Police officers learn life saving medical skills

Police officers learn life saving medical skills
At the end of the class, each officer was given a tourniquet package, courtesy of the coastal trauma region. (Photo source: WLOX)
At the end of the class, each officer was given a tourniquet package, courtesy of the coastal trauma region. (Photo source: WLOX)

OCEAN SPRINGS, MS (WLOX) - Thousands of people, including first responders themselves, die every year from blood loss. It doesn't have to be that way.

"Self wound care is incredibly important to police officers, for themselves, their partners and for any victims of gunshots or stabbings and so forth when they arrive on the scene," explained Ocean Springs Police Chief Mark Dunston.

Tourniquets play an important role, but so does packing a deep wound. Tuesday's training was sponsored by the Mississippi Coastal Trauma Region. Gail Thomas heads up the organization.

"We want to protect our police officers because they are the ones that protect us. We just think it's an important endeavor. Our goal is as a trauma region is the protect every trauma patient in Mississippi, make sure they have the best outcome," Thomas said.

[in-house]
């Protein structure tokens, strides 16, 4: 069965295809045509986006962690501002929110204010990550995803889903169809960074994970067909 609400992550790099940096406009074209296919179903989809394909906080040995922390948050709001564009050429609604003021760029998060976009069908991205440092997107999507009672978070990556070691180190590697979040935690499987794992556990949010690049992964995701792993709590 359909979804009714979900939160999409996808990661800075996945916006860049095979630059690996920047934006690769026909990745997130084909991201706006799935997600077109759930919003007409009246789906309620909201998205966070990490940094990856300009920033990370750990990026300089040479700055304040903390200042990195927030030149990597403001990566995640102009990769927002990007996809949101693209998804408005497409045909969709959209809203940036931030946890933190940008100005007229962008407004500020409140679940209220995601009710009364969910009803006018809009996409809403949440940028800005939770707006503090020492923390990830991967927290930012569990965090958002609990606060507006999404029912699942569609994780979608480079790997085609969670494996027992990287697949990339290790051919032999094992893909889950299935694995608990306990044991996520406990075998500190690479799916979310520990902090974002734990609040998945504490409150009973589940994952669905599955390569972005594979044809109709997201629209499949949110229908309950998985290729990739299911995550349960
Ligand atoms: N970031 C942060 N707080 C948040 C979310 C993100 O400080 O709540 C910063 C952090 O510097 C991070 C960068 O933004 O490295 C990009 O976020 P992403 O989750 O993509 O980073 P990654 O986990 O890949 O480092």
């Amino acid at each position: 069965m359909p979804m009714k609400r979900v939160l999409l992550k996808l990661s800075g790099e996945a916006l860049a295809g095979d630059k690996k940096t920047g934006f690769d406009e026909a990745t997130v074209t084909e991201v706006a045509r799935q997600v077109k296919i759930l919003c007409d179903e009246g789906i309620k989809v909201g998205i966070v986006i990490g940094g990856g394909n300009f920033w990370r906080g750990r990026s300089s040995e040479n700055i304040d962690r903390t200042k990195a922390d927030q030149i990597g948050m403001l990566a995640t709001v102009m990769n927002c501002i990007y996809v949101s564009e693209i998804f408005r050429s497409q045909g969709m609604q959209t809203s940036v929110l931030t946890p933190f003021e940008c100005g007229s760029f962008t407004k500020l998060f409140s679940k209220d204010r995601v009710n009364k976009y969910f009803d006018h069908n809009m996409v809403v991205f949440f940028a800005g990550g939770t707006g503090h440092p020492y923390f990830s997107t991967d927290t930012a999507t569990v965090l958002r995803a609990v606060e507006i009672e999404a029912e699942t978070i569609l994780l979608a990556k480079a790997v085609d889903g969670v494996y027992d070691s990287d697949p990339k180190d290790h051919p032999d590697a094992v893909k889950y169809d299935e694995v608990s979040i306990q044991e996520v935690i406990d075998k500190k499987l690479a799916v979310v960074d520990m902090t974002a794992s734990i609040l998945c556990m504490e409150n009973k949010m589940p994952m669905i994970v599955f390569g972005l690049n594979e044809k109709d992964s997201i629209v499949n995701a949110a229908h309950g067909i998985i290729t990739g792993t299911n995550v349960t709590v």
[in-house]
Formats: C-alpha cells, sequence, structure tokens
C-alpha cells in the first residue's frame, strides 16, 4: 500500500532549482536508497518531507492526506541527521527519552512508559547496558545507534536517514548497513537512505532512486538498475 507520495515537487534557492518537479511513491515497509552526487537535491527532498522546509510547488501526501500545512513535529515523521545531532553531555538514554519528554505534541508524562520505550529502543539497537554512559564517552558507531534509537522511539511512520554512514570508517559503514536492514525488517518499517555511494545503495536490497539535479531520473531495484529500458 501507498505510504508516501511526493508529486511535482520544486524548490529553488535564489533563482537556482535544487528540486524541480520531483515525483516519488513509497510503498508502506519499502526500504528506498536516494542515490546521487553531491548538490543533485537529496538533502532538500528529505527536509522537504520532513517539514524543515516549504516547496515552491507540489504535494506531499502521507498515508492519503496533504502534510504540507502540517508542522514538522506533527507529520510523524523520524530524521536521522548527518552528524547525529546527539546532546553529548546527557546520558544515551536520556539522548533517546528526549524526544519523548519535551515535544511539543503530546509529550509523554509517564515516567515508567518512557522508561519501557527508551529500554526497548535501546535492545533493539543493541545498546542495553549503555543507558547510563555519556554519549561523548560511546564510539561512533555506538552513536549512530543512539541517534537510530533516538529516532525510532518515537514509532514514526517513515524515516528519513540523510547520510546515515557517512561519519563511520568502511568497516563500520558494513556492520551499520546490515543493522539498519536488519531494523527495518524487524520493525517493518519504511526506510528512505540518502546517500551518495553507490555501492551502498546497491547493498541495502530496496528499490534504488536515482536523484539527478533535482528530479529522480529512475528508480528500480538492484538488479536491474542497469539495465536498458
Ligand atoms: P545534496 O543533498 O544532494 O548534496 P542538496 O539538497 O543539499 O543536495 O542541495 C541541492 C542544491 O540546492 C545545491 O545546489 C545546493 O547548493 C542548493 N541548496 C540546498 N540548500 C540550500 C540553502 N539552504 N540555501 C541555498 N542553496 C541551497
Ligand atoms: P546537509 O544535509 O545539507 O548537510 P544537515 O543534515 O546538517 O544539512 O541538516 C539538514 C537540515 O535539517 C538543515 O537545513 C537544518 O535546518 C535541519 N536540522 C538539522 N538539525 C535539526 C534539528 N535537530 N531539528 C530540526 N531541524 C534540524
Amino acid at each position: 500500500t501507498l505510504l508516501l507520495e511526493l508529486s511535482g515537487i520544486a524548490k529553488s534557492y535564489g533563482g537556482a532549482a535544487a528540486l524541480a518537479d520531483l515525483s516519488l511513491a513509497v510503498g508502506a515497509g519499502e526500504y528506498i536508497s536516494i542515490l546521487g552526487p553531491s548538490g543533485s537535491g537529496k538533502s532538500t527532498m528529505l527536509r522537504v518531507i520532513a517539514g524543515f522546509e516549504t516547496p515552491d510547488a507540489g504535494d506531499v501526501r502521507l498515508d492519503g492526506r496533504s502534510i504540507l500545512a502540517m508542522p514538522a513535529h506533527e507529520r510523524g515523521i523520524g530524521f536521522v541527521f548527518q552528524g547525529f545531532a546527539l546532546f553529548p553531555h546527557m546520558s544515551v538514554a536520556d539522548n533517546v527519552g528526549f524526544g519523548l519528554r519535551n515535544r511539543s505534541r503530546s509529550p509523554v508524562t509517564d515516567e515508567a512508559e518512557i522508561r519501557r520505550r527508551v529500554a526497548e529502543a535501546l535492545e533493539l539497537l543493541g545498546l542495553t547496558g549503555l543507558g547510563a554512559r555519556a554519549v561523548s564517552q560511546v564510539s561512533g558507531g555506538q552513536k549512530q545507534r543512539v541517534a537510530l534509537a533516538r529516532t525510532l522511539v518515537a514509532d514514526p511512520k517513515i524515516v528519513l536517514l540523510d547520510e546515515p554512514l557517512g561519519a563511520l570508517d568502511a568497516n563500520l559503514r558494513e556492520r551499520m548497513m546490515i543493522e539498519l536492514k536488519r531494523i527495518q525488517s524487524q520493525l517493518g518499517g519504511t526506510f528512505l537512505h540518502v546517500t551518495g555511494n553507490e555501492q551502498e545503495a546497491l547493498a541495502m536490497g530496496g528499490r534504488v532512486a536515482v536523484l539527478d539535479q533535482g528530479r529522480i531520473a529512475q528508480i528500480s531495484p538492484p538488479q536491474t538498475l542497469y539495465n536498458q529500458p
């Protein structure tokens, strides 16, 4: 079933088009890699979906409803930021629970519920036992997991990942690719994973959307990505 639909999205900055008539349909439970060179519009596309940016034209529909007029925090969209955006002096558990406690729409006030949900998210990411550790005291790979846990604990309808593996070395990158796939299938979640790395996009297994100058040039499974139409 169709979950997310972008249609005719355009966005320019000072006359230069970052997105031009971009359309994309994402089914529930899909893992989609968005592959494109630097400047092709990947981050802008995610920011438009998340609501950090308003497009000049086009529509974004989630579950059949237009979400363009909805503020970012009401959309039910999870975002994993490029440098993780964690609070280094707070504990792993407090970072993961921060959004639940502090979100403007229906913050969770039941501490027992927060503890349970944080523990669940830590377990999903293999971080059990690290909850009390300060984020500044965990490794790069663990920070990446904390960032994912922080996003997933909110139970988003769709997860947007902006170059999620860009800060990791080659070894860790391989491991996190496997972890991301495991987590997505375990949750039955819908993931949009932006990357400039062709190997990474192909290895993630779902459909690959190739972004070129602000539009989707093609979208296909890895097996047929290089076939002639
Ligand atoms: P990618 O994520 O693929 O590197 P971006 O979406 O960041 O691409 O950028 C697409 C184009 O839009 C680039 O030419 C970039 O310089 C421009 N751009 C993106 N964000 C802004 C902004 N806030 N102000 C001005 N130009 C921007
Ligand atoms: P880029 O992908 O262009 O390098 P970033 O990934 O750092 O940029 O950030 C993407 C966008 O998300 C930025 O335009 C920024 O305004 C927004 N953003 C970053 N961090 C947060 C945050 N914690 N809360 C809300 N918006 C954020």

Those who protect and serve know the value of this training. One of them is Officer Nicole Shavers with the OSPD.

"It's very important. Usually, I'm the first one on the scene of a traffic accident and it will be a matter of saving someone's life."

Now, whenever these officers reach the scene of a traumatic accident, whether it's to save their own lives or the lives of others, speed is the absolute key.  Dr. Perry Walton is the trainer for this class.

"The studies have all shown that you can die from arterial bleeding in less than three minutes, so what we're doing today is really trying to teach these officers to stop bleeding as quickly and efficiently as possible," Walton explained.

The Mississippi Coastal Trauma Region hopes to have tourniquet kits in the hands of every police officer in the state by the end of the year.

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